Higher energy bills are a price worth paying to guarantee the UK’s security from foreign aggressors, but the cost should not be passed on to householders, Liz Truss has said.
The British prime minister warned that the UK must not jeopardise its safety for the sake of cheap gas and oil from authoritarian regimes such as Russia.
On her flight to the US for the UN general assembly, she said the west had become “too dependent” on such nations for energy supplies.
Truss told reporters: “It’s a price worth paying for Britain, because our long-term security is paramount. But what I don’t want to happen is for that to be passed on to bill payers.”
However, she reiterated her opposition to rationing energy to help avoid shortages this winter, despite it being a key fallback measure in the government’s “worst case” contingency planning.
Truss’s predecessor, Boris Johnson, had said that “the price of freedom is worth paying” as the war in Ukraine drove up the price of energy, food and fuel in Britain.
The former prime minister had likened the conflict to defeating Nazi Germany in the second world war, which had been “very expensive” but delivered “long-term stability”.
Asked whether she also believed the financial pain at home in the UK was worth it, Truss replied: “I think it’s right that we cannot jeopardise our security for the sake of cheap energy. That’s the mistake that the entire western world made post war.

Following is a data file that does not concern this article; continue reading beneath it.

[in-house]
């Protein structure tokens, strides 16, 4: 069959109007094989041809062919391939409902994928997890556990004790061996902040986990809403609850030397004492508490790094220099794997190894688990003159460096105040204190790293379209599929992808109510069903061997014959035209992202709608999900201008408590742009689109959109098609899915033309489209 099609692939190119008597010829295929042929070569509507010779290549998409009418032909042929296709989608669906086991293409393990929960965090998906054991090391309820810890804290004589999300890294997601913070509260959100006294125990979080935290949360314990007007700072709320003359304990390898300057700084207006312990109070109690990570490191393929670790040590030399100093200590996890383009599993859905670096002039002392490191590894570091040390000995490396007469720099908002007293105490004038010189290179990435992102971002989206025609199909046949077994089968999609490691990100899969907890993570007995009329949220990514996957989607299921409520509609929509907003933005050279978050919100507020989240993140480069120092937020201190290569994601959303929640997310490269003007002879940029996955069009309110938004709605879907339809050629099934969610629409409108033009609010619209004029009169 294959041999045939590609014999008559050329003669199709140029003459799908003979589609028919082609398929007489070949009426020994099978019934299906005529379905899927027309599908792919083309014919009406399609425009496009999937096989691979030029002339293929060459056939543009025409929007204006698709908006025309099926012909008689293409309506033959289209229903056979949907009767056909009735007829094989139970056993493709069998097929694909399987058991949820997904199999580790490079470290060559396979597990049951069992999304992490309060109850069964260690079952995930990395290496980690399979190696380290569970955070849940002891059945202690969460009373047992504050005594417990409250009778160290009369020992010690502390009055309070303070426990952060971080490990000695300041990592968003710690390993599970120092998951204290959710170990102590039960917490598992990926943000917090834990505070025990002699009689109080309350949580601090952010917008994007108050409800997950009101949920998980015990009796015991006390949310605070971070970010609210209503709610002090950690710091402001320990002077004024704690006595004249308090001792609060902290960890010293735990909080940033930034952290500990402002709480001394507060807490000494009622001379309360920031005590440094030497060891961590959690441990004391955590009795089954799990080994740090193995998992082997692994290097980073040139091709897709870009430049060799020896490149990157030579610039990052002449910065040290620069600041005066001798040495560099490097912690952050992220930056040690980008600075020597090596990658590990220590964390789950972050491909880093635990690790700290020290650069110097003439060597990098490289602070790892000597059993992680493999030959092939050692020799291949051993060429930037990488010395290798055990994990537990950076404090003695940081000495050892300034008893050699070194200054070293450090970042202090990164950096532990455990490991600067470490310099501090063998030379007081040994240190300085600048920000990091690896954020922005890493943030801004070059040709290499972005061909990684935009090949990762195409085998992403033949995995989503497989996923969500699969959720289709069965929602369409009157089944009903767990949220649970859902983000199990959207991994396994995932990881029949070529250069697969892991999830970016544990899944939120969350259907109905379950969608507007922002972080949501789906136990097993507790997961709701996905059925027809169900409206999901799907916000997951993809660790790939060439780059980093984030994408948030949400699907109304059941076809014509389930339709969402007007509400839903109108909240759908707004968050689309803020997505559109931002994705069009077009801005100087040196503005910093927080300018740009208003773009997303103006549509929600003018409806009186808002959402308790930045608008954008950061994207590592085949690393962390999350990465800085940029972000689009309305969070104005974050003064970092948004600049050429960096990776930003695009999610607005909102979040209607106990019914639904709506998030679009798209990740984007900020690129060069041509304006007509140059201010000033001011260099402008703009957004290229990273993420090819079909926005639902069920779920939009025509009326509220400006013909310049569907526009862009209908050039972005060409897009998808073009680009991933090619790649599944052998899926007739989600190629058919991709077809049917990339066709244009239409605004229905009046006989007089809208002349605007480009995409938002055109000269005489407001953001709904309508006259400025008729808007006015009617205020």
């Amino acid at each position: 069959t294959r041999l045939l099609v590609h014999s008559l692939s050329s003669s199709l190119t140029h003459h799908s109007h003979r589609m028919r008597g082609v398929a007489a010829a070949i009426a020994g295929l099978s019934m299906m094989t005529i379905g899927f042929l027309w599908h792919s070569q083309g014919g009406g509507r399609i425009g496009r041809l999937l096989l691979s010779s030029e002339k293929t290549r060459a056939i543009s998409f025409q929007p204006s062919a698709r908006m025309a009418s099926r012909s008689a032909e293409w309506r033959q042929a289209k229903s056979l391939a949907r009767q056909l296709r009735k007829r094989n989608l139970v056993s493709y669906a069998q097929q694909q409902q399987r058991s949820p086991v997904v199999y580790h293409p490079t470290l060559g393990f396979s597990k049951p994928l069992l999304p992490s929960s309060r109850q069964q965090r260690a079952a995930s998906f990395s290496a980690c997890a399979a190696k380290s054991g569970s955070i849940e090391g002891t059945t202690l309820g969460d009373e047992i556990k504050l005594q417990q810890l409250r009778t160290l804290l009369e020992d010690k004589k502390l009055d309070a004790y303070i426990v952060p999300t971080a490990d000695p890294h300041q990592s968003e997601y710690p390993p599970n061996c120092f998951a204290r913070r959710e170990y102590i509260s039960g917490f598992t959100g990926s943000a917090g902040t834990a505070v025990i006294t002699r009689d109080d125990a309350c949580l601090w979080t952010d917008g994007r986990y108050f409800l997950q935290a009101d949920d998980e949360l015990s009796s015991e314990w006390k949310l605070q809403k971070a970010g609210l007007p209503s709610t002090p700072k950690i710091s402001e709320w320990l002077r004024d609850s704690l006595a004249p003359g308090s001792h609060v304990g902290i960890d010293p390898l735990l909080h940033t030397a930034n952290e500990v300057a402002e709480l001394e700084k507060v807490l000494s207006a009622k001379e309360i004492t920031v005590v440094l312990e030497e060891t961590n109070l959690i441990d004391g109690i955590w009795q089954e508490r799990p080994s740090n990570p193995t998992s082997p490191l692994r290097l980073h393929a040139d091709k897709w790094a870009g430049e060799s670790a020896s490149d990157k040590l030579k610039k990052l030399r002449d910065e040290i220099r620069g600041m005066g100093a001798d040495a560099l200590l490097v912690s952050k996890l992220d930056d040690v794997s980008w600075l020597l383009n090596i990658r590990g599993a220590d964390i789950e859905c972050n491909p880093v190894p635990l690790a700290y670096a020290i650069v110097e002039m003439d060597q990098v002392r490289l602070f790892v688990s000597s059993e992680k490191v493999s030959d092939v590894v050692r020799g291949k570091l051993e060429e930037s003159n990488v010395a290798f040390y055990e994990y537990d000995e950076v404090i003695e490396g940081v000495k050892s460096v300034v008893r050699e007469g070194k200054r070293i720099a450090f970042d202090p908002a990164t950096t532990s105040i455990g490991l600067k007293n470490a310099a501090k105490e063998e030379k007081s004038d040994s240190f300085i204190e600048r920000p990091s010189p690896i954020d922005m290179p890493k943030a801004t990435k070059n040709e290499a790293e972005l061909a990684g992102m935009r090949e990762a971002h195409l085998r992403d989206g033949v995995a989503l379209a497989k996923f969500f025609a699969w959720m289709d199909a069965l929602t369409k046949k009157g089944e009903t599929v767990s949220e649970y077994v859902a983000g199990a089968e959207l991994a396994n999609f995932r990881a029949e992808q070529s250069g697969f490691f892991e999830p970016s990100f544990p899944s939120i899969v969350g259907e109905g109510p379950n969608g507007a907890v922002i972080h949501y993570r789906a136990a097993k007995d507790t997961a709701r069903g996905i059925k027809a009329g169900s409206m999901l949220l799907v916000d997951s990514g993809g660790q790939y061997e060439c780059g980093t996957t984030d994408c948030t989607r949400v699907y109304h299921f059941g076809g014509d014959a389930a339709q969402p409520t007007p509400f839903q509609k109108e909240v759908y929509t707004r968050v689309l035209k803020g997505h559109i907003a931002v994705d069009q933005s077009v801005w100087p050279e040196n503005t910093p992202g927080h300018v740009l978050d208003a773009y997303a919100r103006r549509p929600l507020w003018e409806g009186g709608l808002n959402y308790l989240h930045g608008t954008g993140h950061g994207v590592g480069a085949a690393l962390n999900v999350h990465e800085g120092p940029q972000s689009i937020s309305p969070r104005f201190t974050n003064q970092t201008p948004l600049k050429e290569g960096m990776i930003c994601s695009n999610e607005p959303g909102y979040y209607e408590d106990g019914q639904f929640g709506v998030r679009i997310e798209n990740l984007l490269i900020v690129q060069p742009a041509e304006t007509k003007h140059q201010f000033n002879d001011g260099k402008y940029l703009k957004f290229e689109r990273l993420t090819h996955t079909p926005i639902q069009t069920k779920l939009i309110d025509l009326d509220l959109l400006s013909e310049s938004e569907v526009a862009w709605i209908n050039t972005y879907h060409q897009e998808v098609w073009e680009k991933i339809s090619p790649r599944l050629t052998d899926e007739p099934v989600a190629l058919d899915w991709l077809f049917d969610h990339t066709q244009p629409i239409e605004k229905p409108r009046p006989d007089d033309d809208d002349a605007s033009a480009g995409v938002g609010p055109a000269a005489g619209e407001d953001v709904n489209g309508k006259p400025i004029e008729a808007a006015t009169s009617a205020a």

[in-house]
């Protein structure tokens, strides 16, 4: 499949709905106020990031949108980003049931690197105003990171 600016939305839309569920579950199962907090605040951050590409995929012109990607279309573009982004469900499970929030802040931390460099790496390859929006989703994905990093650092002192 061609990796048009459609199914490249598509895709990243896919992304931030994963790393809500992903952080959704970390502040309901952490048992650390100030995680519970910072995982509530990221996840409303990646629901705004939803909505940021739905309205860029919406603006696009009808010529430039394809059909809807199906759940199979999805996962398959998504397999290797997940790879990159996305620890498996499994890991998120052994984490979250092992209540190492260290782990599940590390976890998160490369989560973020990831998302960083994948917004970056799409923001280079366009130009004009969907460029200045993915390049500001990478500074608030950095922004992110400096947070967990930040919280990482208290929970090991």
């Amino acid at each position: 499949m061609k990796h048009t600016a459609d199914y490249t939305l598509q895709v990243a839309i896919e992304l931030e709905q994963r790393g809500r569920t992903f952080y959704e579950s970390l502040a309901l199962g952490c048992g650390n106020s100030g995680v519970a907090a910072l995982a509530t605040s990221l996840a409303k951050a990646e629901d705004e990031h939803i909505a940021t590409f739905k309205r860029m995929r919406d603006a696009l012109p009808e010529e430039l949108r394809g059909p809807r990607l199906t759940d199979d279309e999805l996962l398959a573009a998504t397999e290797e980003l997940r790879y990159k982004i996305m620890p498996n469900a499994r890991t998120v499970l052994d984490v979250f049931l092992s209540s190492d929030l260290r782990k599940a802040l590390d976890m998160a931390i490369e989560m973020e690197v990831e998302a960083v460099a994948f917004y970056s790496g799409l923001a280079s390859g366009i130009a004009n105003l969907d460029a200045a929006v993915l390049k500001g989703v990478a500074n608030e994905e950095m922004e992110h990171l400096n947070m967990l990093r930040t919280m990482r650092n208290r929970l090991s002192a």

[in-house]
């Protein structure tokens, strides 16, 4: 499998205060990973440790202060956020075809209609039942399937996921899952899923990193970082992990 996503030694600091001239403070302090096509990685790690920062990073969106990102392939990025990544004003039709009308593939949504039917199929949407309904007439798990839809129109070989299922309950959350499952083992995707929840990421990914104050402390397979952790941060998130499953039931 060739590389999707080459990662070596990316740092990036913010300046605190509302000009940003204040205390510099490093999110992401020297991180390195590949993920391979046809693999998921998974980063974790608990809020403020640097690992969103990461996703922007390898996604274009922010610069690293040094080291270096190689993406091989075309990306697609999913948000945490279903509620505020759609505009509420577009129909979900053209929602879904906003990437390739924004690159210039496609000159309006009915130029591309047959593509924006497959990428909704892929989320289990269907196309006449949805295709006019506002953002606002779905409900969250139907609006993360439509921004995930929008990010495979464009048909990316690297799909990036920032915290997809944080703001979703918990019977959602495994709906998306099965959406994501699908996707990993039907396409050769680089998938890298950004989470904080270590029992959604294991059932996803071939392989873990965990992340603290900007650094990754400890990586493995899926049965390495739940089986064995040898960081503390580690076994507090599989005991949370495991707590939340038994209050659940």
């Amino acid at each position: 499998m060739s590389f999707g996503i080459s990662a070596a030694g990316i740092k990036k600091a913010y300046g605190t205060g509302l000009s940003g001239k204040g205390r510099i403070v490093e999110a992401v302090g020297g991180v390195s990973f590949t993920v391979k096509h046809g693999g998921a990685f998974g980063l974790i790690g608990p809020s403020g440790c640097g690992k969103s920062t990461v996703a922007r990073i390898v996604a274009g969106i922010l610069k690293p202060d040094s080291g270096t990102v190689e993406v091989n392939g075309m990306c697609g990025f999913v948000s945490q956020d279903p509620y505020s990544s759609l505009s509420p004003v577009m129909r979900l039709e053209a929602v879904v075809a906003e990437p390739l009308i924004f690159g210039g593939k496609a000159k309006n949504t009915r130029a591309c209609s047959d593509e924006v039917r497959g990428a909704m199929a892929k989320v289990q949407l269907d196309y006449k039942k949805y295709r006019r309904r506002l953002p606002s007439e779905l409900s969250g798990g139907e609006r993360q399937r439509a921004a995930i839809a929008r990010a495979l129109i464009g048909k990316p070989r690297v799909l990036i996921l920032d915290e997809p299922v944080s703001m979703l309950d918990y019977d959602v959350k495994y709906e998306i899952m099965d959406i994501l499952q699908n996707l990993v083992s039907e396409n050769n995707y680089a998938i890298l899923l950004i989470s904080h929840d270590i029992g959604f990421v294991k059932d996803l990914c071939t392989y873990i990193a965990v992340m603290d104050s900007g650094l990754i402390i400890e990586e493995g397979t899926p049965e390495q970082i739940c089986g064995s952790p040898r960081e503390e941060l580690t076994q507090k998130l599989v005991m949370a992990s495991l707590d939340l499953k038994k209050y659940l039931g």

“It’s becoming too dependent on authoritarian regimes, not just for our energy supplies, but also for other critical minerals and other goods.”
However, she added: “What we can’t allow to happen is for that cost to go on the bills of people across the United Kingdom, which is why we have stepped in as government and said: ‘We are going to put in place an energy price guarantee to make sure that people are able to get through this winter and next winter, without those very high bills.’”
Truss ruled out the government telling households how to save energy after she was asked whether people should be told to wrap up warm when the temperatures plummet.
“No, we are not talking about rationing of energy,” she said.
“Of course, I always support energy efficiency measures like home insulation, that makes sense, and energy prices are higher than they were.
“There is a strong incentive for businesses and households to invest in energy efficiency, but we do have reliable supplies of energy, but ultimately everyone makes their own decisions about how they decide to do those things.”